Back when I was writing Functional Programming, Simplified I started to write a little Scala/FP “To-Do List” application that you can run from the command line. For reasons I don’t remember, I decided not to include it in the book, and forgot about it until I recently started using GraalVM (what I call Graal).
Graal includes a native image feature lets you compile JVM classes and JAR files into native executables, so as I thought about things I can make faster, I was reminded of the To-Do List app and thought about how cool it would be if it started instantaneously. So I found the old project, blew the dust off of it (updated all of its dependencies), and made a few additions so I could create (a) a single, executable JAR file with sbt-assembly, and (b) a native executable with Graal.
This is an excerpt from the Scala Cookbook (partially modified for the internet). This is Recipe 17.3, “How to use @SerialVersionUID and other Scala annotations.”
You want to specify that a class is serializable, and set the
serialVersionUID. More generally, you want to know the syntax for using annotations in your Scala code, and know which annotations are available.
Use the Scala
@SerialVersionUID annotation while also having your class extend the
RoboVM is a software tool written to let you run Java applications on the iOS platform. From the docs, “RoboVM translates Java bytecode into native ARM or x86 code. Apps run fast directly on the CPU. No interpreter involved. RoboVM includes a Java to Objective-C bridge that makes it possible to call into the native iOS CocoaTouch APIs.”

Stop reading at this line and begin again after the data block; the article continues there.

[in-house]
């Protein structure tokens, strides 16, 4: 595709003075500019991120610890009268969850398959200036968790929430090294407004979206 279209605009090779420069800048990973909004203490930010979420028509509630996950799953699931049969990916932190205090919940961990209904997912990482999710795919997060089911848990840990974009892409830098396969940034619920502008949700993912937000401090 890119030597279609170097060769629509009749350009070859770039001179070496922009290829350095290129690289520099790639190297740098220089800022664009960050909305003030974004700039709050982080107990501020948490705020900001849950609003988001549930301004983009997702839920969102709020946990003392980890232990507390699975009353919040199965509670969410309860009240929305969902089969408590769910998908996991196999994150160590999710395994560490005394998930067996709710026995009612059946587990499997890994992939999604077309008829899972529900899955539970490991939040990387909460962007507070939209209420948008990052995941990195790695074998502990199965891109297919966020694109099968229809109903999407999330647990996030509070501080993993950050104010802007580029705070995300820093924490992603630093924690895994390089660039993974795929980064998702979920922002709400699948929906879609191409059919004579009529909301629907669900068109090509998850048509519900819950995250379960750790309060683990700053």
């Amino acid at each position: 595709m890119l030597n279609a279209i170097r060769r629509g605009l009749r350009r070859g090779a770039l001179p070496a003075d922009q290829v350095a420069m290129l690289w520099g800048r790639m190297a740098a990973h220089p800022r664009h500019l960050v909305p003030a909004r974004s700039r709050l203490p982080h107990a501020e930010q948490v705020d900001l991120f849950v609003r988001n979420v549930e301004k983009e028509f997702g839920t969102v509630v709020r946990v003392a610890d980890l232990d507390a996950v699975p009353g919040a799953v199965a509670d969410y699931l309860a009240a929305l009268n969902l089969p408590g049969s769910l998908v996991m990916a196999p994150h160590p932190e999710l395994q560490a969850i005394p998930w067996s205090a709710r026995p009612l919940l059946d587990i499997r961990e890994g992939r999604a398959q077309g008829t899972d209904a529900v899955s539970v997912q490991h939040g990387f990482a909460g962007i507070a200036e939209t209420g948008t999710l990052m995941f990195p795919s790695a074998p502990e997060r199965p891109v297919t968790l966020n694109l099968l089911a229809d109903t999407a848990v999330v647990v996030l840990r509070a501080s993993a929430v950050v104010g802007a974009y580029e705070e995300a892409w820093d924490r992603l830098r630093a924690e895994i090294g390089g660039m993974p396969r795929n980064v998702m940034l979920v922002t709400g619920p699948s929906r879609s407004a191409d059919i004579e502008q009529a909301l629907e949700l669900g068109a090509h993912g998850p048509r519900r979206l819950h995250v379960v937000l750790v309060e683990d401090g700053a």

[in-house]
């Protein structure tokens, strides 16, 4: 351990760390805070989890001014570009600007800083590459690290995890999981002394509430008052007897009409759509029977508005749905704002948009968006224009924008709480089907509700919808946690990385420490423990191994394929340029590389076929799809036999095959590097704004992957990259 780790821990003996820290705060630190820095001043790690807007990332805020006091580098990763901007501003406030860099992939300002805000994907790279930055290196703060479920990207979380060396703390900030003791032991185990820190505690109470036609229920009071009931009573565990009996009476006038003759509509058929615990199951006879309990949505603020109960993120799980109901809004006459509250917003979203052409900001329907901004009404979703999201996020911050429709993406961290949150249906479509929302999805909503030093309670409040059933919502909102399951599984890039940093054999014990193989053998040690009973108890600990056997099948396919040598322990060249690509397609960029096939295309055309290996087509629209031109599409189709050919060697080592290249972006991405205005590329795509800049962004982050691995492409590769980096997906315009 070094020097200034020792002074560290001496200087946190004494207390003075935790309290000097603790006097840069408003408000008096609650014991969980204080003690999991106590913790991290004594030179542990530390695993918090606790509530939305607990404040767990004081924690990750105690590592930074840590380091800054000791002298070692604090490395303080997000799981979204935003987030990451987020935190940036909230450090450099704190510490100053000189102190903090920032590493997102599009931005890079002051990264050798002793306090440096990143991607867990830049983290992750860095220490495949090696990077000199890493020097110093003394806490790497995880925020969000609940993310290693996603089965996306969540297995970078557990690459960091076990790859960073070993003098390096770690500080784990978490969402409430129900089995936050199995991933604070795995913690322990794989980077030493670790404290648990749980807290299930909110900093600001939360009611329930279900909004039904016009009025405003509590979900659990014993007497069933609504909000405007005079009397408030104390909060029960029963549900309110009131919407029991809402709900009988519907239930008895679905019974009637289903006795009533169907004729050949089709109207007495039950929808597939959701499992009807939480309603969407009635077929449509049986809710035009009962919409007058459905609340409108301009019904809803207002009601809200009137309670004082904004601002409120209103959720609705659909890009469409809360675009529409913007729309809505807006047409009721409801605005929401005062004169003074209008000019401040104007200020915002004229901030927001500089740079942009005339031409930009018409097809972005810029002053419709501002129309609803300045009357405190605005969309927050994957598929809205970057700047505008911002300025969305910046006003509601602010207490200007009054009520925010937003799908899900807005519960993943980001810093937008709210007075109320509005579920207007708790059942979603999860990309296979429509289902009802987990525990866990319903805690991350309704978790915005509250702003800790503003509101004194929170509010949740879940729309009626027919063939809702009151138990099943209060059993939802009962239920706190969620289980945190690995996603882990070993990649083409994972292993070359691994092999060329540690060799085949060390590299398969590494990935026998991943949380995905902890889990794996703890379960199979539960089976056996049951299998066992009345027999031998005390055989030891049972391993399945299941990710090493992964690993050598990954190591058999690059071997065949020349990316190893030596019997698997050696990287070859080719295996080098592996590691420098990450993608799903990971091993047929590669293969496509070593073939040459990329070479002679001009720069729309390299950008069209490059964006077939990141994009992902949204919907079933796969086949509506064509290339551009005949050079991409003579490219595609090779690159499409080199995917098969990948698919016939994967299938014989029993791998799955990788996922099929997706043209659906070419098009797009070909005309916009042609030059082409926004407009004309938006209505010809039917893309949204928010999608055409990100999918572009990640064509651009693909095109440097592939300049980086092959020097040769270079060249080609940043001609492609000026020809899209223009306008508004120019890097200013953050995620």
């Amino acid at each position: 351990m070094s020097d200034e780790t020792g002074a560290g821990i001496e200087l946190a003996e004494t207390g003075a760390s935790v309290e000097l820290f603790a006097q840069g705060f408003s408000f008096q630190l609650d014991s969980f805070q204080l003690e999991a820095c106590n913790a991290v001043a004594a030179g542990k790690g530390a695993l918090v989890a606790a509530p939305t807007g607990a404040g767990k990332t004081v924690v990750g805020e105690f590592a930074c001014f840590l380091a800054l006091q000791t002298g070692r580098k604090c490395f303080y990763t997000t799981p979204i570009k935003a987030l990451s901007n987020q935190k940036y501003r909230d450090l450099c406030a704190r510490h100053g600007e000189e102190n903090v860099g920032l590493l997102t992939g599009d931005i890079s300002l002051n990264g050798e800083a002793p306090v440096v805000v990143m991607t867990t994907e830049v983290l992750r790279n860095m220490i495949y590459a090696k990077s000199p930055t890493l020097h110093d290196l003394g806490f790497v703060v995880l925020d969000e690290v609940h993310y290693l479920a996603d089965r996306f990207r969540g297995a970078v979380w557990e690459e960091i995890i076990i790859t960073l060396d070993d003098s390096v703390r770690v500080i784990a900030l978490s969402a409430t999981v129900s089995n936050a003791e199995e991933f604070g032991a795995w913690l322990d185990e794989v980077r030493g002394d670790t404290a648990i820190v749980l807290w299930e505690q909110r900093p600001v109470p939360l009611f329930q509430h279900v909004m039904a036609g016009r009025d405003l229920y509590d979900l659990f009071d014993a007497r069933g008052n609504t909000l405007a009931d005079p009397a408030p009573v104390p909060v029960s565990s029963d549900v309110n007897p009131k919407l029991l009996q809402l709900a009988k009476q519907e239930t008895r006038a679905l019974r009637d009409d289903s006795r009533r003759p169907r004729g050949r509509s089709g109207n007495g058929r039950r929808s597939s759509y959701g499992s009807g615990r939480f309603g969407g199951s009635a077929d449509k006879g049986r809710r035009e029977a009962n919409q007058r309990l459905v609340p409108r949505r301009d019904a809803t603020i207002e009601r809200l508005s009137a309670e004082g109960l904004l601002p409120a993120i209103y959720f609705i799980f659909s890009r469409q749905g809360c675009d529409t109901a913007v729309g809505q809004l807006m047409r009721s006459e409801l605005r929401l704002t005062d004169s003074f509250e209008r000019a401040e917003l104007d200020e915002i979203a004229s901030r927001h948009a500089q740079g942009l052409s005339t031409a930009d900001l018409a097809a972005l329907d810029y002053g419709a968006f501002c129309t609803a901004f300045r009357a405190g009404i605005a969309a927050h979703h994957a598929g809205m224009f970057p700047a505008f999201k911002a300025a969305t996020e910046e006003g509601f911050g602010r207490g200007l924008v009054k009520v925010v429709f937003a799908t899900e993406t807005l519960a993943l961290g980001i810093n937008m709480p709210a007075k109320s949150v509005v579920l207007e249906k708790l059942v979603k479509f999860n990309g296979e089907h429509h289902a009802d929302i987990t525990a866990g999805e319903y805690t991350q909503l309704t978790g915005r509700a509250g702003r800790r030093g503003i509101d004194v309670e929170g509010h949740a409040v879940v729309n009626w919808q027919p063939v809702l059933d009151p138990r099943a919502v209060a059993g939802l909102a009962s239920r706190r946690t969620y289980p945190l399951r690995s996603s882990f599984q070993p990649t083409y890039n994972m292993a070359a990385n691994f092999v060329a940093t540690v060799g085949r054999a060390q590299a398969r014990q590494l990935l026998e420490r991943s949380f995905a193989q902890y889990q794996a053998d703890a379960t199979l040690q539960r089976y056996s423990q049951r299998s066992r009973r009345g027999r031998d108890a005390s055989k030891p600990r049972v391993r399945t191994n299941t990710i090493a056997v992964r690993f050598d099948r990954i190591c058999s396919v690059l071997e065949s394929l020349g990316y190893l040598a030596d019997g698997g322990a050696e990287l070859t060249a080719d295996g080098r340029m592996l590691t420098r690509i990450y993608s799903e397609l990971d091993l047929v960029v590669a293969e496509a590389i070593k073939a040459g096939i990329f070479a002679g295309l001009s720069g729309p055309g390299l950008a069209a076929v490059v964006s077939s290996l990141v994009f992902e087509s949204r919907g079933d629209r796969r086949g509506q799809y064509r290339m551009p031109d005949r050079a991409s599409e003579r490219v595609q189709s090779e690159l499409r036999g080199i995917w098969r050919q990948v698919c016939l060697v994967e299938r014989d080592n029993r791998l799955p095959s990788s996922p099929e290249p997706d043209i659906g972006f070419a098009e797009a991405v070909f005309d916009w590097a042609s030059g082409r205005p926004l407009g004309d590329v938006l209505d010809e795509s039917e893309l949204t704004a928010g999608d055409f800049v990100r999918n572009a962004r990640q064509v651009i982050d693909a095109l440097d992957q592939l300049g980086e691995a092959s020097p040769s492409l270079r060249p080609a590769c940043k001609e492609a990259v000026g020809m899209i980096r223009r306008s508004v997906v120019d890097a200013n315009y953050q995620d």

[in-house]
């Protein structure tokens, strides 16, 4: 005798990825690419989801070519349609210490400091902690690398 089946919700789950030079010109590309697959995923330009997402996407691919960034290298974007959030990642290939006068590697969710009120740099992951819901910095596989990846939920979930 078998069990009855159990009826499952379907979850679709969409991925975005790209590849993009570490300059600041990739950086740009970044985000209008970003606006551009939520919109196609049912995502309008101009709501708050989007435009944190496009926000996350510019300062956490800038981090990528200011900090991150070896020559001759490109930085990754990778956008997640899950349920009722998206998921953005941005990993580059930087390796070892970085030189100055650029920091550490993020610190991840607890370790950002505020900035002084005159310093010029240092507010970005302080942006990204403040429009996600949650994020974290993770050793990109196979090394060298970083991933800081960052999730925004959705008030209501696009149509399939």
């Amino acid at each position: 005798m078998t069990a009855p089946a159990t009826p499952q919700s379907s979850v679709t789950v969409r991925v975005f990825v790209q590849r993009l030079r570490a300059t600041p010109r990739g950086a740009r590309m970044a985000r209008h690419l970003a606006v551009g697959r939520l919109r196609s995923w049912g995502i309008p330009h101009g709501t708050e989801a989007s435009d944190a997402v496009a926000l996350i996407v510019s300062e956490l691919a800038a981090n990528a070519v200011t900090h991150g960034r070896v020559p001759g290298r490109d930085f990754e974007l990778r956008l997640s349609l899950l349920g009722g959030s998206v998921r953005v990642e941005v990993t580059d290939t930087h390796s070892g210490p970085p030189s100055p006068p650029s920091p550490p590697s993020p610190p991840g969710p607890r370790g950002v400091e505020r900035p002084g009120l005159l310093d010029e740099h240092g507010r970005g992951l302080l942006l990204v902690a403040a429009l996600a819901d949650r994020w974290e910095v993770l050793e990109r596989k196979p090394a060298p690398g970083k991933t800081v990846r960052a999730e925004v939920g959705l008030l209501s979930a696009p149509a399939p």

If you ever wanted to get access to global operating system keystrokes from a Java or Scala Swing application, you can do it with the jnativehook library. Here’s a short demo:
Here’s the full Scala source code for the demo. I put a few comments in the code to highlight the important areas:
If you don't do anything to your Java application on a Mac OS X system, your Java class name will appear in the Mac menubar. Of course, this isn't a good thing. There are a couple of things you can do to get the name of your Java application on the Mac menu bar, and I'll share all of the ways I know how to do this. I've listed these techniques in order here from "easiest" to "best".
Java Mac application FAQ: Can you share a Java/Mac Ant build script that uses the Jarbundler task to make my Java application look like a native Mac OS X application?
NOTE: This solution is for Mac OS X systems running versions of Java prior to Java 7. If I remember right, it only works on those systems, and therefore only on Mac OS X systems 10.6 and earlier. I'm working on new tutorials for Java 7 and Mac OS X 10.7, 10.8, 10.9, and newer.
I just learned about Mac Stickies, and they're pretty cool. If you're in a Cocoa application (like Safari, TextMate, and others) you can select text and/or graphics, and then easily save the content to a sticky note on your Mac desktop. To save the content you can either (a) remember the [Command][Shift][Y] keystroke, or else (b) click the application menu item (i.e., the "Safari" menu item if you're using Safari), then Services, then Make New Sticky Note.
The picture below shows what a Mac sticky note looks like when it's created on the desktop.
I just posted a new tutorial titled How to bundle a Mac Java application on Mac OS X using Xcode's Jar Bundler. This tutorial demonstrates how to use the Mac OS X Jar Bundler utility to configure a Java application to install like a native Mac application, and look right in the Finder, the Dock, and the Get Info window. It also starts to look at using an Ant task to automate the bundling process.